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By Tore Urnes

The Legacy of 1947

“At the stroke of the midnight hour, when the world sleeps, India will awake into life and freedom.” – On August 14th, 1947, Jawaharlal Nehru’s words reverberated through the ear drums of the sub-continent but the primary question to his passionate statement still remains unanswered: whose freedom? One section of this culturally rich expanse, Pakistan, has not for a moment in its sixty-five year history experienced freedom although it was a state created on a mystified concept of liberty.

Ethnicities: Sindhi, Mohajir, Balochi, Pathan, Punjabi

Religions: Muslim, Christian, Hindu, Zorastian

These lists boast diversity, but for country built on the principle of divide amidst scenes of religious and ethnic cleansing, hostility and antagonism take over as forces greater than community. Terrorism aside, Pakistan remains a dangerous place and Karachi is certainly a microcosm. The reason: a lack of respect for differing opinions, religions, and ethnicities. Going back to 1947, the people of Aligarh (current day India) very enthusiastically assumed that Sindhi’s in Karachi and elsewhere in the province would welcome them with open arms. However, when migration began the Sindhi’s rejected the Mohajirs, draining their commercial resources. Now, Karachi is largely divided between ethnicities and negativity towards others is effervescent, with cases of rape, murder and kidnappings a common occurrence. A pattern of lawlessness continues as people use power to pursue goals, attack others and wreck havoc in the city.

The Indian-National Congress, so long looked down upon in Pakistani history as a fascist Hindu party, did attempt to represent the whole of India. In September 1939, shortly after Britain declared war on Nazi Germany, Congress made a public statement demanding independence for a united India. The British Governor-General at the time, Viceroy Linlithgow, needed India to fight the war on the Japanese front. In a desperate attempt to prolong the wait for independence, he finally recognized Jinnah and the Muslim League as the Sole Representative of the Muslims of India. It was then that the tide had changed. The British had made their mark, spurred the partition, and left a deep-lying legacy of ‘divide and conquer’, an ideology that made their exploitation of the Indian sub-continent such a profitable venture.

The Muslim League eventually formed Pakistan, and the greatest mass migration in history was to follow, along with unparalleled violence along the arbitrary Radcliffe line (of partition). Jinnah talked about respecting all people and making Pakistan an open society, but how could such a well-educated man be so disillusioned? His lack of foresight is astonishing, as his state, a free state, had just irrationally divided the historic sub-continent, breaking centuries old tradition in an awfully depressing and disastrous way. How could anyone expect the new country to be anything less than an area of ethnic and religious warfare? Jinnah may have died in 1948, but many others who crossed the border saw proof of this in the appearance of Bangladesh as it gained independence from Pakistan in 1971 after a long-fought war and struggle. Nationalism is a concept that belongs to the nineteenth century, but on this subcontinent, everyone wants to divide.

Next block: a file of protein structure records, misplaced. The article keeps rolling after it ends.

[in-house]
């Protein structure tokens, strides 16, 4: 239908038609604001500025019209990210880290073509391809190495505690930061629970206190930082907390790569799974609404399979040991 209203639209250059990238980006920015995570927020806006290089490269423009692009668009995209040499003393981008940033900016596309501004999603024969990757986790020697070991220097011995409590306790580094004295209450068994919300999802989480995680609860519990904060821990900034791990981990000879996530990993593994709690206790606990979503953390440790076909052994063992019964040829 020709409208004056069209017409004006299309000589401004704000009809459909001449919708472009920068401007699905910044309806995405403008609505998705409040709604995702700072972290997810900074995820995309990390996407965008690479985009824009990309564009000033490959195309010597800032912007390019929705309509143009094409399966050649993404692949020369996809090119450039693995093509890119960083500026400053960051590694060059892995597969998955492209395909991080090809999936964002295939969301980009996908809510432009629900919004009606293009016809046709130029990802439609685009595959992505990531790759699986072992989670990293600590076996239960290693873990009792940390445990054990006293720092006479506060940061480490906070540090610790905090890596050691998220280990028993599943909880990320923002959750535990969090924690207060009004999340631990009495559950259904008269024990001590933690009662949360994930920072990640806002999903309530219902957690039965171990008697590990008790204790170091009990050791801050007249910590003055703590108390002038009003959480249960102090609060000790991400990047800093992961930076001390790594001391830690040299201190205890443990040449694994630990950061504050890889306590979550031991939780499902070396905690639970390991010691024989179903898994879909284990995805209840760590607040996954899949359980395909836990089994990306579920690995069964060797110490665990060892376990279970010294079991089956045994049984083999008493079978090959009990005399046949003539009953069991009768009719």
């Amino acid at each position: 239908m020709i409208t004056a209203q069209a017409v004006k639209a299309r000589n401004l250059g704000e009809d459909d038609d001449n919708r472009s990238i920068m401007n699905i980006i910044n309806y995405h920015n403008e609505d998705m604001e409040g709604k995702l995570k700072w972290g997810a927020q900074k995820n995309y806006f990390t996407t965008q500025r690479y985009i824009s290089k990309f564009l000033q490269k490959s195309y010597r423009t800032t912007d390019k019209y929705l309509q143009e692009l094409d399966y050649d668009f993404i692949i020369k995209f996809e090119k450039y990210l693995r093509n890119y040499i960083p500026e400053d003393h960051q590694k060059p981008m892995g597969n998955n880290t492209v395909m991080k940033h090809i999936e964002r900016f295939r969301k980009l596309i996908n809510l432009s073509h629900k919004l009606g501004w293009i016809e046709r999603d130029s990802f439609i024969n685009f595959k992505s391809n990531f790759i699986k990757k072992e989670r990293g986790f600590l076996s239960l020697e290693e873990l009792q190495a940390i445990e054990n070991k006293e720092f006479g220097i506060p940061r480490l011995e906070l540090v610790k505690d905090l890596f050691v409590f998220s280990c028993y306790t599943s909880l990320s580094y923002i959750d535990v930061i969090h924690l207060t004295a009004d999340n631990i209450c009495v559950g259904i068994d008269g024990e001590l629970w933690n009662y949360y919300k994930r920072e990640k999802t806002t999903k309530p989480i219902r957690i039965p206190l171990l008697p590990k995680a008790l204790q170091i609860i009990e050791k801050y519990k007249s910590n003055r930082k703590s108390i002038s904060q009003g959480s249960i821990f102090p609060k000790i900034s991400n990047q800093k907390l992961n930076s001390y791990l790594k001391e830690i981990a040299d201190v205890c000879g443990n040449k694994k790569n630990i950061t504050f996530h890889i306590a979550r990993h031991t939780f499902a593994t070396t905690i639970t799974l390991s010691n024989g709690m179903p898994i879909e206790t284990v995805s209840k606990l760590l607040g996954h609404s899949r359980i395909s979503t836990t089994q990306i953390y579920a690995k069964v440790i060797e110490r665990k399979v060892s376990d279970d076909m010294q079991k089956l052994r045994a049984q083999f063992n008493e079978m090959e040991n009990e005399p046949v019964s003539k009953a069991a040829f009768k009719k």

With a new election, flags will go up with the majestic royal green waving in the wind. People will sing the national anthem as loud as their lungs can bear, mithai will be openly distributed, everyone will be crisply clad in new shalwar kameez’s, and the ongoing violence might just temporarily halt but the question of freedom is still unanswered. People don’t realize that they’re celebrating one of the most ill-fated days in modern history and some individuals are left alienated as all the see is irony in the word independence and solitude in their thoughts.

 

–By Sameer Tayebaly

About Admin

Student of Political Science at McGill University. Clara is Canadian, and has lived in Vancouver and Toronto aside from Montreal. She also spent nearly seven years growing up in Curitiba, Brazil. Clara speaks English, Portuguese, French and Spanish and is preparing for a career in international relations. She has been with The Political Bouillon from its inception and would love to see it continue to evolve into a forum for students to share their opinions and analyses on world issues.

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One comment

  1. Really confusing piece for someone who’s not Pakistani or Indian. Or maybe just me.. haha

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